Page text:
After his breakout in 2019, Anomalie has created a lot of hype with his unique blend of jazzy hip-hop and electronic dance music. He’s toured around the world playing at venues like Red Rocks, Electric Forest, and more.
Anomalie has amassed a large following after the release of his collaborative EP with Chromeo Bend the Rules, and the tandem EP release of Metropole I and Metropole II. Now he makes his return with a new album Galerie out this Friday, followed by a North American Tour. Find the full list of tour dates here.
Words and photos by Anomalie
When I released Métropole in 2017, it was clear to me that I was going to tour it with a live band – and then every other project after that.
Even if Anomalie is a solo project, since I’ve always preferred writing and arranging on my own, when it comes to performing, there’s simply nothing quite like interacting with incredible musicians – it’s rejuvenating. And then in the case of Anomalie Live, it also makes it so that I can enjoy my own repertoire in what feels like a fresh take on it through their musicianship and end up walking off stage with a big smile every night!
However, it’s always been important to me to also preserve the scale and precise aspect of the multilayered, detailed, and produced recordings that I spend so much time on. In order to do that, I came up with a setup centered around Ableton Live with two key features:
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1. The automation of every sound I play (usually several per track), so that I can strictly focus on playing, listening to my bandmates, and interacting with the crowd.
2. The optimization of every single vst effect and instrument to make the session as CPU friendly as possible while still allowing me to use more than a hundred different patches in a show.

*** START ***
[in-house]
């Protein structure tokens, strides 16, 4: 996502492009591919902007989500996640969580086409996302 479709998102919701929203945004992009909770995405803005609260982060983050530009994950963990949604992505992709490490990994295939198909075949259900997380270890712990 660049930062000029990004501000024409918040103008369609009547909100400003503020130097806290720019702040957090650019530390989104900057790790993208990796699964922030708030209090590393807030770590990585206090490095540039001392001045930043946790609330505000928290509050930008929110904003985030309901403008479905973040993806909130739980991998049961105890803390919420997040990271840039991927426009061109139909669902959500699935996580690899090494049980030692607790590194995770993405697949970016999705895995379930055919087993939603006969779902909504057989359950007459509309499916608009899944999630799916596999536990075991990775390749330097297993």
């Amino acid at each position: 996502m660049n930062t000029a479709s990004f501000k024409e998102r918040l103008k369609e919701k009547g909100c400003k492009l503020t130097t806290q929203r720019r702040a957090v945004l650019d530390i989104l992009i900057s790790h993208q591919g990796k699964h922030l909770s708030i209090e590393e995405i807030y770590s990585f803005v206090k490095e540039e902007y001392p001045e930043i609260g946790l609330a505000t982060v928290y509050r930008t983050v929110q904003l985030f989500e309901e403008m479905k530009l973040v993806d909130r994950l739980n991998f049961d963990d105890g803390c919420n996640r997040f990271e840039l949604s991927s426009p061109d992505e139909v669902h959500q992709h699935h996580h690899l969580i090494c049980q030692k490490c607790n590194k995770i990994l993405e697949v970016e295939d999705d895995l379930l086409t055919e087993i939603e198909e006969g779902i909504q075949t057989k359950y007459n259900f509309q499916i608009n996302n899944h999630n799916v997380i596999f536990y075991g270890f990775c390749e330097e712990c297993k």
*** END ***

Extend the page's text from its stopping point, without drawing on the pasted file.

The first, I achieved through chain selector automation. At the very top of my project template, there’s a midi track that has a monitor-in enabled, and basically acts as the main midi input for the whole show
Each song is then split into two groups: a midi track with an empty instrument rack that allows me to automate when a patch is the one that I’m playing at a given moment, and a group of tracks with the actual vsts/sampler patches on them, which all receive midi from the empty instrument rack above. What this allows me to do is fully use all the available cores on my CPU (especially if many of those sounds are playing at once) as opposed to having all the vsts as a rack on one track, which will only allocate one core/thread to all of them.
I use the Roland A-88mkII as my main controller since it has the best velocity curve in any midi controller in my opinion – it works really well for piano, Rhodes/Wurli and synths. I’m also able to use the section on the left of the keyboard to navigate through the setlist, start and stop tracks, and control effects if needed (although I’ll usually automate most of that and manually perform what I need to perform on the mod wheel and my expression pedal, the Moog EP1)
I then UAD Apollo Twin as my main interface since it’s portable and still allows me to use 6 mono outputs in total (which I end up using for backing tracks, what I play, a click track, and an output for my MXR Talkbox)
My bandmates Gab (bass) and Alexis (aux keys) also have similar sessions on their laptops for their patches, and I’m able to sync their effects and apply sidechain when needed through two midi cables that are sent to their stations
Finally, Ronny (drums) combines his drum kit with an Alesis Strike MultiPad and a kick trigger for recording accurate samples when needed, while still allowing his musicianship to truly shine on the actual thing.